Irruptive Birds Migrate South

Cedar Waxwing
Cedar Waxwing US FWS FWS Digital Library, David Menke, Photographer
Every winter, many of Utah’s breeding birds migrate south to avoid the cold. After the warblers, tanagers, and orioles leave each fall, we share the snowy winter with hardier residents, such as chickadees, nuthatches, and juncos. But even hardier birds breed in the far north and venture south to Utah only during the most severe winters.

CEDW call, Western Soundscape Archive; University of Utah, Audio file copyright 2007, Kevin Colver. All rights reserved

Many people are familiar with the high, thin calls of Cedar Wawings. Less frequently heard in Utah are the slightly lower calls of their close cousins, Bohemian Waxwings.

Bohemian Waxwings(BOWA) call, Western Soundscape Archive; University of Utah, Audio file copyright 2007, Kevin Colver. All rights reserved

Bohemian Waxwing
Bohemian Waxwing, licensed under the Creative Commons Attribution-Share Alike 2.0 Generic license. Source Wikimedia.org, Randen Pederson, Photographer.
Bohemian Waxwings are slightly larger than Cedar Waxwings, and a little fancier—their wing feathers include red, yellow, black, and white, and the underside of their tails is a rich cinnamon. Both species gather by the hundreds to eat berries, so you won’t miss a flock if there’s one nearby. Although waxwings are songbirds, the calls you hear don’t serve the same functions as true songs, advertising mate quality and defending territories. Instead, waxwings cooperate to find and feed on scattered fruit, their main winter diet. Unlike most birds, waxwings are able to smell, which may help them find their food. If waxwings eat berries that have begun to ferment over the winter months, they may become intoxicated even though their ability to metabolize ethanol is very high. The last time Bohemian Waxwings were abundant in Utah was during the winter of 2012-2013.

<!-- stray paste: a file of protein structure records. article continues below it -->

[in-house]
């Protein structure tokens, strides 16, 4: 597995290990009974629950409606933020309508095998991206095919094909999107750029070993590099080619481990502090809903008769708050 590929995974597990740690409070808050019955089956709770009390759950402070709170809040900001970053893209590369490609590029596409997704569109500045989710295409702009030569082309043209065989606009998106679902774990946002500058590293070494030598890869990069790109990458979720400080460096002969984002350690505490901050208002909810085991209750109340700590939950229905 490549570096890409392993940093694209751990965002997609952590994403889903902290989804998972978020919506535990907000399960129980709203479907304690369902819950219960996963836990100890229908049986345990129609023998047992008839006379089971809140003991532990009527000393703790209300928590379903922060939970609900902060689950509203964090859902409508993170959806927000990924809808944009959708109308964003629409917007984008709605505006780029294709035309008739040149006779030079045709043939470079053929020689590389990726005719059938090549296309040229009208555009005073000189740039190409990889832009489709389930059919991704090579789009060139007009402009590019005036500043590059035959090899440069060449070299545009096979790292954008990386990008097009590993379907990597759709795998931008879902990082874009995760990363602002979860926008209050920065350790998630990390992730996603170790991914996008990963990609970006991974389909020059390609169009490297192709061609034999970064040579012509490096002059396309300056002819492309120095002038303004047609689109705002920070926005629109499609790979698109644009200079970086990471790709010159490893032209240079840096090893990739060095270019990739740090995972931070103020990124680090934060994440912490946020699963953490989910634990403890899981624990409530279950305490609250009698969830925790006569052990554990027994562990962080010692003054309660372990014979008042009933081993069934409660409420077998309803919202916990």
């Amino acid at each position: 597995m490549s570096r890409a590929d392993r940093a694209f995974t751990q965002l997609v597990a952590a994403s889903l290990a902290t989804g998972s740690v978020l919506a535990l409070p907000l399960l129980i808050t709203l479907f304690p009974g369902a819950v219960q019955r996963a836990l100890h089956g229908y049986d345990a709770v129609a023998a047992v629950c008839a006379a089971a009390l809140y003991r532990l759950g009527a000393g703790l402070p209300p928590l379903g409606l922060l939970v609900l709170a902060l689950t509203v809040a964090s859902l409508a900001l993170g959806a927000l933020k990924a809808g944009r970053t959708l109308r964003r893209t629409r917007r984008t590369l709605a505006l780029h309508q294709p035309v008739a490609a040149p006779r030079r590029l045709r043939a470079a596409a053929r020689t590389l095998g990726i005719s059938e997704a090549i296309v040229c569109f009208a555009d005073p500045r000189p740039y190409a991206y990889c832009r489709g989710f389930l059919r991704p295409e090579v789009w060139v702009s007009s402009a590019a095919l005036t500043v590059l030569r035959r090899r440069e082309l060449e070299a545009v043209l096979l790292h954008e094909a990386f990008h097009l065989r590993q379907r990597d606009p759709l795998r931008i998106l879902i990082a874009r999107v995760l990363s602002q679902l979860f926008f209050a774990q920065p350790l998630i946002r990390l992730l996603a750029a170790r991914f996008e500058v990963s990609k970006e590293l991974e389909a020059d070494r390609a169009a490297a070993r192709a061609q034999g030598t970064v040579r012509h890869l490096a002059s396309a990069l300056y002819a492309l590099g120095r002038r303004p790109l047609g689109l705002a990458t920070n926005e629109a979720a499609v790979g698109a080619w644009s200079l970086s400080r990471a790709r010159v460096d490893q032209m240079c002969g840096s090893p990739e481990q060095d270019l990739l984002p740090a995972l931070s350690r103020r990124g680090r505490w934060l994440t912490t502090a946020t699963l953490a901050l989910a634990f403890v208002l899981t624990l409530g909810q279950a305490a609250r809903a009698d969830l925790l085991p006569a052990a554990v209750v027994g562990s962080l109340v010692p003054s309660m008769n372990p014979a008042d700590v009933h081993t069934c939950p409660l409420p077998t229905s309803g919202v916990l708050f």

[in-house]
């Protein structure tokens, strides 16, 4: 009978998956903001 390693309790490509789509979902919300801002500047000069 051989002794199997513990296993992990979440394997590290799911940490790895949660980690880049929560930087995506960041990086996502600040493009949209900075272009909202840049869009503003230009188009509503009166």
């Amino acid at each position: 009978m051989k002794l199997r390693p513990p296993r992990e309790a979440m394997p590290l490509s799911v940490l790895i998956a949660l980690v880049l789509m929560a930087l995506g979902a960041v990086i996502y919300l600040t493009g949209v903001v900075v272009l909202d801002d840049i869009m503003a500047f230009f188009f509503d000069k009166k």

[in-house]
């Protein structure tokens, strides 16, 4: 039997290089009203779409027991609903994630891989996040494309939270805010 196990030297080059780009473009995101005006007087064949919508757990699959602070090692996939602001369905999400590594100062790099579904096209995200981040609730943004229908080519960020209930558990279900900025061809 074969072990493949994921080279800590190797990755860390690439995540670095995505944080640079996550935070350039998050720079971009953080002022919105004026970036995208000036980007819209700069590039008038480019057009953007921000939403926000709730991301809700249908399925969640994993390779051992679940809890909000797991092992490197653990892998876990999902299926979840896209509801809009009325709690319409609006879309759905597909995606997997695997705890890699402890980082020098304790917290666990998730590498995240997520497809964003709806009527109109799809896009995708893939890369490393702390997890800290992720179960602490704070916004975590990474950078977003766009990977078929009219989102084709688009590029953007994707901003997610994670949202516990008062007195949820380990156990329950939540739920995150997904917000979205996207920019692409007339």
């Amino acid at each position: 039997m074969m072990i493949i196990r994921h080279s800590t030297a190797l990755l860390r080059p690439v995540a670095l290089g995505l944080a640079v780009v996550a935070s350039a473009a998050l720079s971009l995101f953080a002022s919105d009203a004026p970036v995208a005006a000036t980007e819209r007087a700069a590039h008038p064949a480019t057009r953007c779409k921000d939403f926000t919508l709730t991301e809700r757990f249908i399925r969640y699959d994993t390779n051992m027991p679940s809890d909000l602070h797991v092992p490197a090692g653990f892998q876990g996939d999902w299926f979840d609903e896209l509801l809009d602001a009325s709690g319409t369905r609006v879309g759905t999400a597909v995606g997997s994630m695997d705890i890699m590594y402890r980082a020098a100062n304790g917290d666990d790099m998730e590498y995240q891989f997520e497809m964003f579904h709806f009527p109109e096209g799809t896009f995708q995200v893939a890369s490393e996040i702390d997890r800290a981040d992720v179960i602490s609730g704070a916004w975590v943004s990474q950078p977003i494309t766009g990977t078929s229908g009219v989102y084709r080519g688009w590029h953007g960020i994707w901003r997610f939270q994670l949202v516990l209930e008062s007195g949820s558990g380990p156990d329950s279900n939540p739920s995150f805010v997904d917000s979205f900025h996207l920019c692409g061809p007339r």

White-winged Crossbill(WWCR) call, Western Soundscape Archive; University of Utah, Audio file copyright 2007, Kevin Colver. All rights reserved

If you look in a pine tree, you may see a flock of White-winged Crossbills. Last abundant in Utah during the winter of 2008-2009, this species of finch forages on the seeds inside of conifer cones.

White-winged Crossbill, Courtesy and Copyright Paul Higgins, www.pbase.com/phiggins/
White-winged Crossbill
Copyright © 2009 Paul Higgins
More photos at pbase.com/phiggins/
and utahbirds.org Photo Gallery
As the name crossbill suggests, the lower part of its bill is bent to the right and the upper part to the left, allowing crossbills to wedge open pinecone scales and lift the seeds free with their tongues. In the winter, crossbills forage in flocks of ten to fifty. They quickly assess the quality of a tree’s cones, using visual and vocal cues from their flockmates, which are quiet when they are eating but chatter when they are not. When the volume of the chatter increases to a crescendo, all the crossbills in the flock know that it’s time to switch to a new tree. Unlike most songbirds, crossbills can breed at any time of year, as long as conifer seeds are abundant.

When the weather gets cold, keep an eye and an ear out for these winter nomads.

For Wild About Utah, I’m Andrew Durso.

Credits:

Waxwing Images: Courtesy US FWS, David Menke, Photographer
White-winged Crossbill Image: Courtesy and Copyright © 2009 Paul Higgins, Photographer
Text: Andrew Durso, http://www.biology.usu.edu/htm/our-people/graduate-students?memberID=6753

Additional Reading:

Fitting the Bill, Andrea Liberatore, August 11, 2011, https://wildaboututah.org/fitting-the-bill/

White-winged Crossbill, All About Birds, Cornell Lab of Ornithology, https://www.allaboutbirds.org/guide/White-winged_Crossbill/id

Cedar Waxwing, All About Birds, Cornell Lab of Ornithology, https://www.allaboutbirds.org/guide/Cedar_Waxwing/id